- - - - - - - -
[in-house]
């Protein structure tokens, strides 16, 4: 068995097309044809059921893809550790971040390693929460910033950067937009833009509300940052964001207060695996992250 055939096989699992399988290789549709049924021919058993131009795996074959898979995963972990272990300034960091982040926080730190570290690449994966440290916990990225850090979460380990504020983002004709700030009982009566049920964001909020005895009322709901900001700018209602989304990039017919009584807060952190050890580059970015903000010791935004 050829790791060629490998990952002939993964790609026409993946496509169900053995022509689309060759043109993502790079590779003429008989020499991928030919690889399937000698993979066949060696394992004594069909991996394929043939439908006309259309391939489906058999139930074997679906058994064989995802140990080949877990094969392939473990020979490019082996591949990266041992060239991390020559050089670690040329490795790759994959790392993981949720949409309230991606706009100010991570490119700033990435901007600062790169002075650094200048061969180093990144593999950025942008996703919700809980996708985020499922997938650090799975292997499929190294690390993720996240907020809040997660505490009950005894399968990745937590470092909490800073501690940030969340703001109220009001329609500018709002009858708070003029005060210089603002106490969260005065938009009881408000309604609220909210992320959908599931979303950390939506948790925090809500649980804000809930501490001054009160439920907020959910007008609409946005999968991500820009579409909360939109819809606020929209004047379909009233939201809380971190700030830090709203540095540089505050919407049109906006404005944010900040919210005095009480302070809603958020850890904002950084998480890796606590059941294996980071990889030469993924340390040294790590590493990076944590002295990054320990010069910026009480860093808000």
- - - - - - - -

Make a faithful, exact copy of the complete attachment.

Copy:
[in-house]
């Protein structure tokens, strides 16, 4: 068995097309044809059921893809550790971040390693929460910033950067937009833009509300940052964001207060695996992250 055939096989699992399988290789549709049924021919058993131009795996074959898979995963972990272990300034960091982040926080730190570290690449994966440290916990990225850090979460380990504020983002004709700030009982009566049920964001909020005895009322709901900001700018209602989304990039017919009584807060952190050890580059970015903000010791935004 050829790791060629490998990952002939993964790609026409993946496509169900053995022509689309060759043109993502790079590779003429008989020499991928030919690889399937000698993979066949060696394992004594069909991996394929043939439908006309259309391939489906058999139930074997679906058994064989995802140990080949877990094969392939473990020979490019082996591949990266041992060239991390020559050089670690040329490795790759994959790392993981949720949409309230991606706009100010991570490119700033990435901007600062790169002075650094200048061969180093990144593999950025942008996703919700809980996708985020499922997938650090799975292997499929190294690390993720996240907020809040997660505490009950005894399968990745937590470092909490800073501690940030969340703001109220009001329609500018709002009858708070003029005060210089603002106490969260005065938009009881408000309604609220909210992320959908599931979303950390939506948790925090809500649980804000809930501490001054009160439920907020959910007008609409946005999968991500820009579409909360939109819809606020929209004047379909009233939201809380971190700030830090709203540095540089505050919407049109906006404005944010900040919210005095009480302070809603958020850890904002950084998480890796606590059941294996980071990889030469993924340390040294790590590493990076944590002295990054320990010069910026009480860093808000």